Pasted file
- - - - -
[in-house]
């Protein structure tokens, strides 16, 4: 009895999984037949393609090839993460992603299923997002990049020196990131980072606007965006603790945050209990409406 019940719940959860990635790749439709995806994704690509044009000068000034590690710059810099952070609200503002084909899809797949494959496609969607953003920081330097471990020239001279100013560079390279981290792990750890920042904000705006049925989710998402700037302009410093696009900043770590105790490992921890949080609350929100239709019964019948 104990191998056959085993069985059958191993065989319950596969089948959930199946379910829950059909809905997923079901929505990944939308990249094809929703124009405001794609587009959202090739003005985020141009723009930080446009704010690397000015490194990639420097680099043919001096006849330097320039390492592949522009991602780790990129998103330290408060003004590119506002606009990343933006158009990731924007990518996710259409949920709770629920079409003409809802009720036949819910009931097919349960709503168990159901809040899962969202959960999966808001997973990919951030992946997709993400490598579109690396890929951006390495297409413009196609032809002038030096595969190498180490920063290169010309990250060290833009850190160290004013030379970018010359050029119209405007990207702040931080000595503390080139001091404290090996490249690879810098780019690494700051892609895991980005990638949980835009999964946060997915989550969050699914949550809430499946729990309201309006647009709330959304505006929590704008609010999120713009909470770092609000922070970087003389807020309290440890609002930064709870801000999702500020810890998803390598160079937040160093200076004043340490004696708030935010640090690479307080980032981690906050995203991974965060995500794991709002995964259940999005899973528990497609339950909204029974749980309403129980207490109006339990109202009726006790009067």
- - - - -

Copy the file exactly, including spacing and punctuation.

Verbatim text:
[in-house]
């Protein structure tokens, strides 16, 4: 009895999984037949393609090839993460992603299923997002990049020196990131980072606007965006603790945050209990409406 019940719940959860990635790749439709995806994704690509044009000068000034590690710059810099952070609200503002084909899809797949494959496609969607953003920081330097471990020239001279100013560079390279981290792990750890920042904000705006049925989710998402700037302009410093696009900043770590105790490992921890949080609350929100239709019964019948 104990191998056959085993069985059958191993065989319950596969089948959930199946379910829950059909809905997923079901929505990944939308990249094809929703124009405001794609587009959202090739003005985020141009723009930080446009704010690397000015490194990639420097680099043919001096006849330097320039390492592949522009991602780790990129998103330290408060003004590119506002606009990343933006158009990731924007990518996710259409949920709770629920079409003409809802009720036949819910009931097919349960709503168990159901809040899962969202959960999966808001997973990919951030992946997709993400490598579109690396890929951006390495297409413009196609032809002038030096595969190498180490920063290169010309990250060290833009850190160290004013030379970018010359050029119209405007990207702040931080000595503390080139001091404290090996490249690879810098780019690494700051892609895991980005990638949980835009999964946060997915989550969050699914949550809430499946729990309201309006647009709330959304505006929590704008609010999120713009909470770092609000922070970087003389807020309290440890609002930064709870801000999702500020810890998803390598160079937040160093200076004043340490004696708030935010640090690479307080980032981690906050995203991974965060995500794991709002995964259940999005899973528990497609339950909204029974749980309403129980207490109006339990109202009726006790009067």